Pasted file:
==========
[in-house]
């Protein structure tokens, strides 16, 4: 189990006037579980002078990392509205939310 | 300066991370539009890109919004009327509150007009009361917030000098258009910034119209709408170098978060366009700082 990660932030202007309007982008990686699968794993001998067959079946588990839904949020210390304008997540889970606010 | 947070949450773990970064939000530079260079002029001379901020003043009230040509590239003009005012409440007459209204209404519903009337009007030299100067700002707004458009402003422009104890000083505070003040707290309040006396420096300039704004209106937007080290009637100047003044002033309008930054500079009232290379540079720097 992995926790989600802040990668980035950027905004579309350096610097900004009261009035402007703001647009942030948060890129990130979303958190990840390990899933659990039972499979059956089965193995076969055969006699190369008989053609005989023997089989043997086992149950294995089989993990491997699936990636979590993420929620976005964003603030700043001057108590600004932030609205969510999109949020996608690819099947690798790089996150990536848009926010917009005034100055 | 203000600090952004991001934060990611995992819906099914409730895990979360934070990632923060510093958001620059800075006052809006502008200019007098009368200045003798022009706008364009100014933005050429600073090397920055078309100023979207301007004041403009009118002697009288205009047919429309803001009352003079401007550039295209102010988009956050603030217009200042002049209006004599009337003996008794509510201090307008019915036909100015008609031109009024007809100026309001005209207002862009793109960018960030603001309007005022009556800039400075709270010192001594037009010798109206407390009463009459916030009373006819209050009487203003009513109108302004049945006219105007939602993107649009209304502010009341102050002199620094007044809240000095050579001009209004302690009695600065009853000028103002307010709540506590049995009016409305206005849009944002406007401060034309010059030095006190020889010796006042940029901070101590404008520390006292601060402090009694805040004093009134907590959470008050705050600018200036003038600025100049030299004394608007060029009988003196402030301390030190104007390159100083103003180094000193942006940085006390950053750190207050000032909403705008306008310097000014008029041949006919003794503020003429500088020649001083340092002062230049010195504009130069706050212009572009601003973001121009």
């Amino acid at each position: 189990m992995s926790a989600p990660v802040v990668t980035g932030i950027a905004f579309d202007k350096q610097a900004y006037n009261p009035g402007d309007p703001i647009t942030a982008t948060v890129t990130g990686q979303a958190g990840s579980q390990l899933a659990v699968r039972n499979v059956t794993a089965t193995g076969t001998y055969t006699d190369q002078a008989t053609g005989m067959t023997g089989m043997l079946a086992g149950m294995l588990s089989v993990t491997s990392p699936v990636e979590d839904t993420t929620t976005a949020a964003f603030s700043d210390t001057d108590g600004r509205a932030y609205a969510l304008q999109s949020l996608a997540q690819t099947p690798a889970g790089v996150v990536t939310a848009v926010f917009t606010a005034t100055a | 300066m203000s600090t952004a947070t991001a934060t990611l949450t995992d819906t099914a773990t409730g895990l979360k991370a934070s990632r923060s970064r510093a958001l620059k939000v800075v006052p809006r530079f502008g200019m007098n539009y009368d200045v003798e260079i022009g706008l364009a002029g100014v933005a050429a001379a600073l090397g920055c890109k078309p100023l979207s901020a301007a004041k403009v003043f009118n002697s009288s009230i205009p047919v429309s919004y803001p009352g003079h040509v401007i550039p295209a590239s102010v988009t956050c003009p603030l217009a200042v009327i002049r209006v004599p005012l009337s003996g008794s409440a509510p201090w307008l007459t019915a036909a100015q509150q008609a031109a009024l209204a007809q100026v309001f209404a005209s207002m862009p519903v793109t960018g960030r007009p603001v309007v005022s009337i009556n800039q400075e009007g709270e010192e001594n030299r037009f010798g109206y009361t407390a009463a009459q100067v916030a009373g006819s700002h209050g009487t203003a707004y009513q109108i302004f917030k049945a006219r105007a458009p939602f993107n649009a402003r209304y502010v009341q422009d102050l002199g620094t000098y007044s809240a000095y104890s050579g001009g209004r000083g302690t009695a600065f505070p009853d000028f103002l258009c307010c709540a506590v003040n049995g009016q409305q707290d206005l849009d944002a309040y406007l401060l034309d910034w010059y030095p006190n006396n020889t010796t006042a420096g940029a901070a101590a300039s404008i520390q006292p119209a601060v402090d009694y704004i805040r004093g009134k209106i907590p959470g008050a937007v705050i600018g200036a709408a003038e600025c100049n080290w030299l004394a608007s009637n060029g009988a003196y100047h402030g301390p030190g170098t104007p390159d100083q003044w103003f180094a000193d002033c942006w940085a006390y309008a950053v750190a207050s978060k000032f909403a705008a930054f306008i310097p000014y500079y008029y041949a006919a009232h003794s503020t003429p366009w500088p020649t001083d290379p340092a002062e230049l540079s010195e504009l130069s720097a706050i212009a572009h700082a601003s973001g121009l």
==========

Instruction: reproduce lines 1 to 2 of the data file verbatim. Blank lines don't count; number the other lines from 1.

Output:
[in-house]
């Protein structure tokens, strides 16, 4: 189990006037579980002078990392509205939310 | 300066991370539009890109919004009327509150007009009361917030000098258009910034119209709408170098978060366009700082 990660932030202007309007982008990686699968794993001998067959079946588990839904949020210390304008997540889970606010 | 947070949450773990970064939000530079260079002029001379901020003043009230040509590239003009005012409440007459209204209404519903009337009007030299100067700002707004458009402003422009104890000083505070003040707290309040006396420096300039704004209106937007080290009637100047003044002033309008930054500079009232290379540079720097 992995926790989600802040990668980035950027905004579309350096610097900004009261009035402007703001647009942030948060890129990130979303958190990840390990899933659990039972499979059956089965193995076969055969006699190369008989053609005989023997089989043997086992149950294995089989993990491997699936990636979590993420929620976005964003603030700043001057108590600004932030609205969510999109949020996608690819099947690798790089996150990536848009926010917009005034100055 | 203000600090952004991001934060990611995992819906099914409730895990979360934070990632923060510093958001620059800075006052809006502008200019007098009368200045003798022009706008364009100014933005050429600073090397920055078309100023979207301007004041403009009118002697009288205009047919429309803001009352003079401007550039295209102010988009956050603030217009200042002049209006004599009337003996008794509510201090307008019915036909100015008609031109009024007809100026309001005209207002862009793109960018960030603001309007005022009556800039400075709270010192001594037009010798109206407390009463009459916030009373006819209050009487203003009513109108302004049945006219105007939602993107649009209304502010009341102050002199620094007044809240000095050579001009209004302690009695600065009853000028103002307010709540506590049995009016409305206005849009944002406007401060034309010059030095006190020889010796006042940029901070101590404008520390006292601060402090009694805040004093009134907590959470008050705050600018200036003038600025100049030299004394608007060029009988003196402030301390030190104007390159100083103003180094000193942006940085006390950053750190207050000032909403705008306008310097000014008029041949006919003794503020003429500088020649001083340092002062230049010195504009130069706050212009572009601003973001121009």